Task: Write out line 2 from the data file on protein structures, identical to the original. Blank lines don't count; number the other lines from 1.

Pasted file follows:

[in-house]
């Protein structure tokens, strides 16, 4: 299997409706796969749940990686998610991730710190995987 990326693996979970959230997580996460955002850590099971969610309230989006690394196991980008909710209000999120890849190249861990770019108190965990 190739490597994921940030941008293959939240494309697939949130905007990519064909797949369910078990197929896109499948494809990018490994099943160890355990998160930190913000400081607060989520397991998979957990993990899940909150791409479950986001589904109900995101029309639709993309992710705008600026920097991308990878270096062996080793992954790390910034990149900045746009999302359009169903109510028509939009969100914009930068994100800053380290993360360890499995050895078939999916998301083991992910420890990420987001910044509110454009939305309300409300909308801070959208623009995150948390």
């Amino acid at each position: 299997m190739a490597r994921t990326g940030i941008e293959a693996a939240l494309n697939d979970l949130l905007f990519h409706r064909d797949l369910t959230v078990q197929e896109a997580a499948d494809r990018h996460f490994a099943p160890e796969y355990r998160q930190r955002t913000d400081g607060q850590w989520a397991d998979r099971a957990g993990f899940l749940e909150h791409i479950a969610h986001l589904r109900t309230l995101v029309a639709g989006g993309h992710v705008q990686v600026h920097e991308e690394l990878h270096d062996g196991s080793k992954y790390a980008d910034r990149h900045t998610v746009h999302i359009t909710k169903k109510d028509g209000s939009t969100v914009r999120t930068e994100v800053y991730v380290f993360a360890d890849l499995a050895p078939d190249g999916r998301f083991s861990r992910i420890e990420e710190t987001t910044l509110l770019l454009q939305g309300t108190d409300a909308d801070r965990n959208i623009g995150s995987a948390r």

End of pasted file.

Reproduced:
């Protein structure tokens, strides 16, 4: 299997409706796969749940990686998610991730710190995987 990326693996979970959230997580996460955002850590099971969610309230989006690394196991980008909710209000999120890849190249861990770019108190965990 190739490597994921940030941008293959939240494309697939949130905007990519064909797949369910078990197929896109499948494809990018490994099943160890355990998160930190913000400081607060989520397991998979957990993990899940909150791409479950986001589904109900995101029309639709993309992710705008600026920097991308990878270096062996080793992954790390910034990149900045746009999302359009169903109510028509939009969100914009930068994100800053380290993360360890499995050895078939999916998301083991992910420890990420987001910044509110454009939305309300409300909308801070959208623009995150948390």